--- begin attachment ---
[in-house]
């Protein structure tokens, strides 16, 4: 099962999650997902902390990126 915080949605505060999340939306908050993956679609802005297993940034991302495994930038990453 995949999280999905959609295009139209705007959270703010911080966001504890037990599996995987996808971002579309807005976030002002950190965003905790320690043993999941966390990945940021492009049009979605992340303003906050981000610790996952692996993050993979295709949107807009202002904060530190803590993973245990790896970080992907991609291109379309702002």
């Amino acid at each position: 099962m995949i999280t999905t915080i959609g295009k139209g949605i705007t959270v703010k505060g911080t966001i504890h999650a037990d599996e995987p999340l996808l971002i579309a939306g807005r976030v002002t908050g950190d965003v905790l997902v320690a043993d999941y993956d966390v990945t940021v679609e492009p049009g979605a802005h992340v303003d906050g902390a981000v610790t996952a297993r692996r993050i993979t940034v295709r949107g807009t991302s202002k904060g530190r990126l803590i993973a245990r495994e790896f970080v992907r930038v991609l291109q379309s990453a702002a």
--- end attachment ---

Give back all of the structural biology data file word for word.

[in-house]
């Protein structure tokens, strides 16, 4: 099962999650997902902390990126 915080949605505060999340939306908050993956679609802005297993940034991302495994930038990453 995949999280999905959609295009139209705007959270703010911080966001504890037990599996995987996808971002579309807005976030002002950190965003905790320690043993999941966390990945940021492009049009979605992340303003906050981000610790996952692996993050993979295709949107807009202002904060530190803590993973245990790896970080992907991609291109379309702002």
């Amino acid at each position: 099962m995949i999280t999905t915080i959609g295009k139209g949605i705007t959270v703010k505060g911080t966001i504890h999650a037990d599996e995987p999340l996808l971002i579309a939306g807005r976030v002002t908050g950190d965003v905790l997902v320690a043993d999941y993956d966390v990945t940021v679609e492009p049009g979605a802005h992340v303003d906050g902390a981000v610790t996952a297993r692996r993050i993979t940034v295709r949107g807009t991302s202002k904060g530190r990126l803590i993973a245990r495994e790896f970080v992907r930038v991609l291109q379309s990453a702002a």